While information warfare is nothing new, Facebook was still surprised to see two countries fighting head-on in a third region. Monica Davey / EPA / TASS
Facebook has exposed a curious battle for influence in Africa, with former colonial power France and former superpower Russia using fake accounts to engage, criticize and even befriend each other online.
The U.S. tech firm said on Tuesday it had closed down two Russian-linked networks of accounts and a third with “links to individuals associated with French military” for breaking its policy against foreign or government interference.
While information warfare is nothing new, Facebook was still surprised to see two countries fighting head-on in a third region.
France, the former colonial power in large parts of Africa, has thousands of troops deployed in the region to fight jihadists.
Russia has also stepped up its bid for sway in recent years with observers accusing it of using a notorious mercenary group called Wagner to fight in countries including Libya.
One of the networks shut down by Facebook was linked indirectly with shadowy Russian businessman Yevgeny Prigozhin, accused by the West of running troll factories and Wagner — allegations he denies.
“This was the first time our team found two campaigns — from France and Russia — actively engage with one another, including by befriending, commenting and criticizing the opposing side for being fake,” wrote Facebook’s Nathaniel Gleicher and David Agranovich in a blog.
The networks “used fake accounts as a central part of their operations to mislead people about who they are and what they are doing, and that was the basis for our action,” Facebook said.
New theaters of conflict
In its first reaction on Wednesday, the French army did not confirm any involvement but noted that such activity had become widespread.
In the Central African Republic “for many months now, we have been seeing the rise of disinformation actions aimed at destabilizing the country, actions that we condemn,” the defense ministry told AFP.
The ministry said it was not surprised by the conclusions published by Facebook, but “we are not at this stage in a position to attribute any responsibility.”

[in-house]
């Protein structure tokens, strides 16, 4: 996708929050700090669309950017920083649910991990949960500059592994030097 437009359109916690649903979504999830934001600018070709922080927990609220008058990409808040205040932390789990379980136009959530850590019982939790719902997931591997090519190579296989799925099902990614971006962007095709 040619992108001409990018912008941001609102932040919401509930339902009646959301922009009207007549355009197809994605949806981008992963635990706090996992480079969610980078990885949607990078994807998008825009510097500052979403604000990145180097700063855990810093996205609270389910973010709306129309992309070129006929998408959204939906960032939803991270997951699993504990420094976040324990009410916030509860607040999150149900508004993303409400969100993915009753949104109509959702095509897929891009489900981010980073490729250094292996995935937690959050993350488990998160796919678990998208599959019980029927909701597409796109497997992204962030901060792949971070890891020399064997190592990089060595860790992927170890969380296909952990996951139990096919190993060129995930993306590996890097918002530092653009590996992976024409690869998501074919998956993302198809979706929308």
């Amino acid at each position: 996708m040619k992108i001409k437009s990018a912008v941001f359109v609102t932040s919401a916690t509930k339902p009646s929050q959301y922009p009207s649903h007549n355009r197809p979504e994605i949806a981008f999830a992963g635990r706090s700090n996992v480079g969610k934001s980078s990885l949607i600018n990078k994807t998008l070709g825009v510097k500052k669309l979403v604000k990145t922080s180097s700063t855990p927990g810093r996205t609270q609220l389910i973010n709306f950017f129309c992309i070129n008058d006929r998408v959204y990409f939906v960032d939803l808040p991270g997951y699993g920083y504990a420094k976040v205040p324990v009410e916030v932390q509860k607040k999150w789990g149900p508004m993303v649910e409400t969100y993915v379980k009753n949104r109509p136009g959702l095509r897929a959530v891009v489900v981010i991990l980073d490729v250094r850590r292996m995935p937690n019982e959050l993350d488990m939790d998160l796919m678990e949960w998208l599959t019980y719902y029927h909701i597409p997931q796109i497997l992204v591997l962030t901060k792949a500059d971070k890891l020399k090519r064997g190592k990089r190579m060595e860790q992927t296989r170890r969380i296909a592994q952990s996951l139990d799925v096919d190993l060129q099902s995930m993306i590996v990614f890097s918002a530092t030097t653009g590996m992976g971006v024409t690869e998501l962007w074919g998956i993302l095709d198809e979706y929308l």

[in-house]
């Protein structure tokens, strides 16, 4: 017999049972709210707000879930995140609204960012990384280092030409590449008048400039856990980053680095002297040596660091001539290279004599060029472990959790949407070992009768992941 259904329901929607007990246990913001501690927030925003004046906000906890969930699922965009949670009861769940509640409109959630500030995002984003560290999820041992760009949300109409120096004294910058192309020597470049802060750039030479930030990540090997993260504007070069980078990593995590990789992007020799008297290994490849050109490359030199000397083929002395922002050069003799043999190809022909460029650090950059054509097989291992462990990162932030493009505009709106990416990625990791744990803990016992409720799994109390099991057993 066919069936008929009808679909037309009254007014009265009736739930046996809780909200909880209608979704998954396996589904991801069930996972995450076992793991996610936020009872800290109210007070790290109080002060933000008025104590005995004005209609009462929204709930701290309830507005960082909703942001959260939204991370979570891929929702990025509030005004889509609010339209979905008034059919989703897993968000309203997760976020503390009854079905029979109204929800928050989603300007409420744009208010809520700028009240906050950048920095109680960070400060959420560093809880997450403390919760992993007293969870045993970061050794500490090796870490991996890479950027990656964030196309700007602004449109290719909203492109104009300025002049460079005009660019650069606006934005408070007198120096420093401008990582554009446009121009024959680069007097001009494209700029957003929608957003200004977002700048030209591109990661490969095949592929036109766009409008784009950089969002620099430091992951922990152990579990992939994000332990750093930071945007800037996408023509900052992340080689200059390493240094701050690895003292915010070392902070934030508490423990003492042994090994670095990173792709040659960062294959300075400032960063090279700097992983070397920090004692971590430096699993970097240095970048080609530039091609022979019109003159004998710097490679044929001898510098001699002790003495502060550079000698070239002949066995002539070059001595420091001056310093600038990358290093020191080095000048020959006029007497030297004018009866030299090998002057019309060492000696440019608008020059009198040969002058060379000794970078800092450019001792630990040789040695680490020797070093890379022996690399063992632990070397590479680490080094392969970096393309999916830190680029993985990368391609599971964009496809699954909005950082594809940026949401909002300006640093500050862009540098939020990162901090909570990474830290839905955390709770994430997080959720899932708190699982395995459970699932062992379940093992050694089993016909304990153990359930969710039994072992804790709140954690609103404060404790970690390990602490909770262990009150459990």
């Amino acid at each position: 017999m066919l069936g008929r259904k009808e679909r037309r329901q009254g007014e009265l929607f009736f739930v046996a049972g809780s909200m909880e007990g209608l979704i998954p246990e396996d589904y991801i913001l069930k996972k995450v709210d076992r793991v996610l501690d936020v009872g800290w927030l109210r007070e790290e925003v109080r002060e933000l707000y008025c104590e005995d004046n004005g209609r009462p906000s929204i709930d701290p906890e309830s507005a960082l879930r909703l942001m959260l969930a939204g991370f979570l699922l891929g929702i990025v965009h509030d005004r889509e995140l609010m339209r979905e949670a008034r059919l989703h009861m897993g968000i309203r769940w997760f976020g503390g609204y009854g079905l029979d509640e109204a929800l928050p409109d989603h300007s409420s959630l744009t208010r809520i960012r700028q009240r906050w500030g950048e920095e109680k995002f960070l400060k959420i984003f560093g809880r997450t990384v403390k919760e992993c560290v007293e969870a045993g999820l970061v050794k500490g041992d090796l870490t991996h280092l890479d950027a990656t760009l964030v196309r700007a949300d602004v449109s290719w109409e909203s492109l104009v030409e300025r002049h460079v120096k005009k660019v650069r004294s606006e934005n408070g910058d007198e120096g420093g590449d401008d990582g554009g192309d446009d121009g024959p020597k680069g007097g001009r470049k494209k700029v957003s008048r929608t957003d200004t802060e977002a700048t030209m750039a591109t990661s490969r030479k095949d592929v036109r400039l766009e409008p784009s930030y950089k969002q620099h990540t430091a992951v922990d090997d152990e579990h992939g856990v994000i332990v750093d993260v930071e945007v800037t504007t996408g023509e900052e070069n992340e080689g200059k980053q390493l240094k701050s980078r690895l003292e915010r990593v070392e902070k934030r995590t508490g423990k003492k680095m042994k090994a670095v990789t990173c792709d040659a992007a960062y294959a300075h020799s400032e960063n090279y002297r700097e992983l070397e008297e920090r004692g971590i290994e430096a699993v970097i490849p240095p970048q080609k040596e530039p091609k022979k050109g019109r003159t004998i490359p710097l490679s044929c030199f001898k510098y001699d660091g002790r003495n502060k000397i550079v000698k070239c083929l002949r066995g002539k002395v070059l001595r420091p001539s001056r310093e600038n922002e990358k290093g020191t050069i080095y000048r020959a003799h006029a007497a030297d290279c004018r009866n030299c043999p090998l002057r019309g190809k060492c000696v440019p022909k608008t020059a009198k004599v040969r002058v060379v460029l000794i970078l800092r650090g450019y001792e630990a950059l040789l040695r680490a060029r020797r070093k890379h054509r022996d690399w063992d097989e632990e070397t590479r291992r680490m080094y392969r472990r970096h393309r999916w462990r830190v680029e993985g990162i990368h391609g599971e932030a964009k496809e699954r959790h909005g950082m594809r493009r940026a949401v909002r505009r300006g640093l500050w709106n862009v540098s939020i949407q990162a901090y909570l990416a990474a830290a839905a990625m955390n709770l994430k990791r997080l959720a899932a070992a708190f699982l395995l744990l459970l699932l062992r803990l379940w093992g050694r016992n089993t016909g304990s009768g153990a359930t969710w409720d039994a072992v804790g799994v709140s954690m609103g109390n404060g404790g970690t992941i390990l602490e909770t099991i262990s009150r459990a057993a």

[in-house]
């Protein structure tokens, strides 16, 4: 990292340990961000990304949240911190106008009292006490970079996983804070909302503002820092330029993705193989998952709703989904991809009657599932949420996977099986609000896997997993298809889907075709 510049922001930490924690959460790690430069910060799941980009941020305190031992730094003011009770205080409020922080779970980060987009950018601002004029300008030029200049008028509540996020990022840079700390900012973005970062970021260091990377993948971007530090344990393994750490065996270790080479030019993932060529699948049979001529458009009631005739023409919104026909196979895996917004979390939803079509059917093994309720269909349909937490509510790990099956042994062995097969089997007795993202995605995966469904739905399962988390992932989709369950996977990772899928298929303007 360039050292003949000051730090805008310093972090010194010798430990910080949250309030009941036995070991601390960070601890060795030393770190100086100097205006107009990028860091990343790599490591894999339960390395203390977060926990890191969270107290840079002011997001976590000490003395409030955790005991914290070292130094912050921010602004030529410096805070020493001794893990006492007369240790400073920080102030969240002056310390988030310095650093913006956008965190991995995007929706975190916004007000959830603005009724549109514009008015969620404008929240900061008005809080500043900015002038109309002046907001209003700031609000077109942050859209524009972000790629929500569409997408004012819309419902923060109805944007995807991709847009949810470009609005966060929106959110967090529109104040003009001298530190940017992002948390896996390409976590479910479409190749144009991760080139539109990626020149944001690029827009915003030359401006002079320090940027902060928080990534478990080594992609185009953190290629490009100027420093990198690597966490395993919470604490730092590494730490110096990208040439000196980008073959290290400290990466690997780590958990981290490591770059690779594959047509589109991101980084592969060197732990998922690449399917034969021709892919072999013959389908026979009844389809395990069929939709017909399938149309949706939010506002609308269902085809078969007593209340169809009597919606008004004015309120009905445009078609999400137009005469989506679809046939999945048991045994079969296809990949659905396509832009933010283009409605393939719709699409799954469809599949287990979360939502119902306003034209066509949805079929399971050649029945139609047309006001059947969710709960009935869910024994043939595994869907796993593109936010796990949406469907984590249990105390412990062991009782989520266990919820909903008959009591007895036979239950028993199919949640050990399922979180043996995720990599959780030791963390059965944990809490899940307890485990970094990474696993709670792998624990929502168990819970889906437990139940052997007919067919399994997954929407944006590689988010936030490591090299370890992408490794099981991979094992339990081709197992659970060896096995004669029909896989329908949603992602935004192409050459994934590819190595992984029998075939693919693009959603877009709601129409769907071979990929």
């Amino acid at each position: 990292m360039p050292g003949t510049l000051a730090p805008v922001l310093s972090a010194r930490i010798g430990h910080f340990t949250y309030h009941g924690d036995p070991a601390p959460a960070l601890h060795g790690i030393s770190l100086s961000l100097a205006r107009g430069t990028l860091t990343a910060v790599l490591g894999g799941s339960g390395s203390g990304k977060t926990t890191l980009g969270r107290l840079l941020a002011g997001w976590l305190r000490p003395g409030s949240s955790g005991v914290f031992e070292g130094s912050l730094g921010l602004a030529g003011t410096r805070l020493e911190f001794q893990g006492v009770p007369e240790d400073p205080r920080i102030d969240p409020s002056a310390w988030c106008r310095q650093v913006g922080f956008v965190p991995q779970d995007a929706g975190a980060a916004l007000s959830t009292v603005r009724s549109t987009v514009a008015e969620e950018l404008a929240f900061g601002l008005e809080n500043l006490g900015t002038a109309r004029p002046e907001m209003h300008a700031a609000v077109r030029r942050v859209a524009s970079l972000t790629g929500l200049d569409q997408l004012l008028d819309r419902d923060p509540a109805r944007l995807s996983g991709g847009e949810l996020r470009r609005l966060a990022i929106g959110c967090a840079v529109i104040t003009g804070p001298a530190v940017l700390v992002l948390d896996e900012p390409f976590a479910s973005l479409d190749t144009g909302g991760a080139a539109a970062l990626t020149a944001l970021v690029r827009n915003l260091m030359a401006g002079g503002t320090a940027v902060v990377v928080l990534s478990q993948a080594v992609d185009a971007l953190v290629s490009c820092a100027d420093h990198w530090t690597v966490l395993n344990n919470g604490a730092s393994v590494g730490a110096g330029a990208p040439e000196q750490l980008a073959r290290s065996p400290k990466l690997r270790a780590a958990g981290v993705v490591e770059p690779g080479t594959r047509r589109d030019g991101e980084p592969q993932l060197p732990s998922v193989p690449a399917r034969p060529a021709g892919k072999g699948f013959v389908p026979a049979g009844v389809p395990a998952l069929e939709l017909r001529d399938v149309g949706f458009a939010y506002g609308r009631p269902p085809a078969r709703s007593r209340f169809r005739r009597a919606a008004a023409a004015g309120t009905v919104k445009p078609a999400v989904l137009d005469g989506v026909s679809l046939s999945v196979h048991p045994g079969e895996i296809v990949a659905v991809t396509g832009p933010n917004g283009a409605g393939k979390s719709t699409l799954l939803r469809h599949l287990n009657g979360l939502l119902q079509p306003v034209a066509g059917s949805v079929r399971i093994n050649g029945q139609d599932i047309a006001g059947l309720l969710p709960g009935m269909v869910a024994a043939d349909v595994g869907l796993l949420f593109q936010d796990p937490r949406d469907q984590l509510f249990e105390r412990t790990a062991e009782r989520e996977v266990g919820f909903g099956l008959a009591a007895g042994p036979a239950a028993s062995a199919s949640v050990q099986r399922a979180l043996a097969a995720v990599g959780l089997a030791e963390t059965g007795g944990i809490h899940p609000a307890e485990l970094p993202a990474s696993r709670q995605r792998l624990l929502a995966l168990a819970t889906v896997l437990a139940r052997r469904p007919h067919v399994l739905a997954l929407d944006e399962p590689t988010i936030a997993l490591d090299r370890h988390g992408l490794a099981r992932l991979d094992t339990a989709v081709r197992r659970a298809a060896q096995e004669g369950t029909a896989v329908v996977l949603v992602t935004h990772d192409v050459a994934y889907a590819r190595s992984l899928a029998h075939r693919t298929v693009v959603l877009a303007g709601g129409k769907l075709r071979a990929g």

However, the French army has already acknowledged that social networks have become theaters of conflict.
“The real change lies in the systematic use of information warfare, which has a lot of influence in today’s conflicts,” ground army chief of staff General Thierry Burkhard told AFP in October.
In a magazine interview published in November, President Emmanuel Macron accused Russia and Turkey of seeking to promote anti-French sentiment in Africa by funding people who whip up resentment against France in the media.
Russian Foreign Ministry spokeswoman Maria Zakharova responded at the time by saying Moscow “aimed to fight such examples of disinformation.”
Russia has not commented on Facebook’s latest findings.
‘Coordinated inauthentic behavior’
The French network targeted the Central African Republic and Mali and to a lesser extent Niger, Burkina Faso, Algeria, Ivory Coast and Chad, Facebook said.
It involved 84 Facebook accounts, six pages, nine groups and 14 Instagram accounts that violated policy against “coordinated inauthentic behavior.”
In disrupting the two Russian networks, the social network removed 274 Facebook accounts and 18 Instagram accounts, along with an array of groups and pages.
The EU slapped sanctions on Prigozhin in October over Wagner’s alleged activities in north Africa, though he denied any knowledge of the group and has filed a lawsuit asking to be removed from the sanctions list.
He was also sanctioned by Washington, which accused him of meddling in the 2016 presidential election, in particular through his troll factory.
Prigozhin denied any involvement and in March asked for $50 billion in compensation from the United States.